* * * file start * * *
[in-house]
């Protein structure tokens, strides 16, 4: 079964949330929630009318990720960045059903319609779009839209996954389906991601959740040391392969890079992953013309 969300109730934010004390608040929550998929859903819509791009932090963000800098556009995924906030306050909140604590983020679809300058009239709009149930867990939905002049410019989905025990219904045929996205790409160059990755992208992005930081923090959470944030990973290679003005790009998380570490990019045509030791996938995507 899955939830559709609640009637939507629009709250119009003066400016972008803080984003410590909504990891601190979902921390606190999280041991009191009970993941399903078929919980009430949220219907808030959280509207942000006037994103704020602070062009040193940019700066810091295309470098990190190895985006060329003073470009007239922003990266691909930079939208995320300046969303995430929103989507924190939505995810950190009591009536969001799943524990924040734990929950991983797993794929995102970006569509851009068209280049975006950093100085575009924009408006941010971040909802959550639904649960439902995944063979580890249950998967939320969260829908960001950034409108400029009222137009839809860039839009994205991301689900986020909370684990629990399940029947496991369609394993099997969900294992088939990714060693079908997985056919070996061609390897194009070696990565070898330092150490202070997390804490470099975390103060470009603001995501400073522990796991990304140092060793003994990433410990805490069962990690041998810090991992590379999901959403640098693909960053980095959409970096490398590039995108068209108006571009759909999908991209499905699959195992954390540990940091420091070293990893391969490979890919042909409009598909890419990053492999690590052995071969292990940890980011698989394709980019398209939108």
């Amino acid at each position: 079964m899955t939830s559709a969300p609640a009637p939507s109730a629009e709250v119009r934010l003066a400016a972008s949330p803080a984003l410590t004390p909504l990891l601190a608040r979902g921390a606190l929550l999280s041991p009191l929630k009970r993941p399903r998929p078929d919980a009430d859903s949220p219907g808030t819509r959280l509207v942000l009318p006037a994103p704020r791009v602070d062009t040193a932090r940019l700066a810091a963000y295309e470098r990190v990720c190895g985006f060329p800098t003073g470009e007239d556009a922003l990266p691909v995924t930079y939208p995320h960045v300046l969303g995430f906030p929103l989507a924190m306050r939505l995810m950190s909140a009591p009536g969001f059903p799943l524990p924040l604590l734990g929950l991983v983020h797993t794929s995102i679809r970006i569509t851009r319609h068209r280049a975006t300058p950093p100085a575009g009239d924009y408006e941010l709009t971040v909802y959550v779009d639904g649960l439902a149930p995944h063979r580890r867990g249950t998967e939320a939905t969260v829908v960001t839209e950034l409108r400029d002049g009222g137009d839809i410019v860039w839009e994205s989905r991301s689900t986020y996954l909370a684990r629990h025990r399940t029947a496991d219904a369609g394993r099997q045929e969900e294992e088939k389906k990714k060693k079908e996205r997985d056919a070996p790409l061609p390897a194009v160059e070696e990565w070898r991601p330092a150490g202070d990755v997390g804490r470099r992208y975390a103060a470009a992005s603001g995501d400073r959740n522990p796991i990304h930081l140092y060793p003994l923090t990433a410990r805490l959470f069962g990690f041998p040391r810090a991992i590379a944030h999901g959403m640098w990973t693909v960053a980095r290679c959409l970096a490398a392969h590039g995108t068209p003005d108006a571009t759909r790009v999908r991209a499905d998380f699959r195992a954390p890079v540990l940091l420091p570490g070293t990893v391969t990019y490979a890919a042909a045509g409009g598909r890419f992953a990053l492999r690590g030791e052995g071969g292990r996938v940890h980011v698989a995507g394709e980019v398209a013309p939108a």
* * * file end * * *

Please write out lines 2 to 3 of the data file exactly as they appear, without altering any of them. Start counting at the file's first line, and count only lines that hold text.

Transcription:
């Protein structure tokens, strides 16, 4: 079964949330929630009318990720960045059903319609779009839209996954389906991601959740040391392969890079992953013309 969300109730934010004390608040929550998929859903819509791009932090963000800098556009995924906030306050909140604590983020679809300058009239709009149930867990939905002049410019989905025990219904045929996205790409160059990755992208992005930081923090959470944030990973290679003005790009998380570490990019045509030791996938995507 899955939830559709609640009637939507629009709250119009003066400016972008803080984003410590909504990891601190979902921390606190999280041991009191009970993941399903078929919980009430949220219907808030959280509207942000006037994103704020602070062009040193940019700066810091295309470098990190190895985006060329003073470009007239922003990266691909930079939208995320300046969303995430929103989507924190939505995810950190009591009536969001799943524990924040734990929950991983797993794929995102970006569509851009068209280049975006950093100085575009924009408006941010971040909802959550639904649960439902995944063979580890249950998967939320969260829908960001950034409108400029009222137009839809860039839009994205991301689900986020909370684990629990399940029947496991369609394993099997969900294992088939990714060693079908997985056919070996061609390897194009070696990565070898330092150490202070997390804490470099975390103060470009603001995501400073522990796991990304140092060793003994990433410990805490069962990690041998810090991992590379999901959403640098693909960053980095959409970096490398590039995108068209108006571009759909999908991209499905699959195992954390540990940091420091070293990893391969490979890919042909409009598909890419990053492999690590052995071969292990940890980011698989394709980019398209939108």
């Amino acid at each position: 079964m899955t939830s559709a969300p609640a009637p939507s109730a629009e709250v119009r934010l003066a400016a972008s949330p803080a984003l410590t004390p909504l990891l601190a608040r979902g921390a606190l929550l999280s041991p009191l929630k009970r993941p399903r998929p078929d919980a009430d859903s949220p219907g808030t819509r959280l509207v942000l009318p006037a994103p704020r791009v602070d062009t040193a932090r940019l700066a810091a963000y295309e470098r990190v990720c190895g985006f060329p800098t003073g470009e007239d556009a922003l990266p691909v995924t930079y939208p995320h960045v300046l969303g995430f906030p929103l989507a924190m306050r939505l995810m950190s909140a009591p009536g969001f059903p799943l524990p924040l604590l734990g929950l991983v983020h797993t794929s995102i679809r970006i569509t851009r319609h068209r280049a975006t300058p950093p100085a575009g009239d924009y408006e941010l709009t971040v909802y959550v779009d639904g649960l439902a149930p995944h063979r580890r867990g249950t998967e939320a939905t969260v829908v960001t839209e950034l409108r400029d002049g009222g137009d839809i410019v860039w839009e994205s989905r991301s689900t986020y996954l909370a684990r629990h025990r399940t029947a496991d219904a369609g394993r099997q045929e969900e294992e088939k389906k990714k060693k079908e996205r997985d056919a070996p790409l061609p390897a194009v160059e070696e990565w070898r991601p330092a150490g202070d990755v997390g804490r470099r992208y975390a103060a470009a992005s603001g995501d400073r959740n522990p796991i990304h930081l140092y060793p003994l923090t990433a410990r805490l959470f069962g990690f041998p040391r810090a991992i590379a944030h999901g959403m640098w990973t693909v960053a980095r290679c959409l970096a490398a392969h590039g995108t068209p003005d108006a571009t759909r790009v999908r991209a499905d998380f699959r195992a954390p890079v540990l940091l420091p570490g070293t990893v391969t990019y490979a890919a042909a045509g409009g598909r890419f992953a990053l492999r690590g030791e052995g071969g292990r996938v940890h980011v698989a995507g394709e980019v398209a013309p939108a």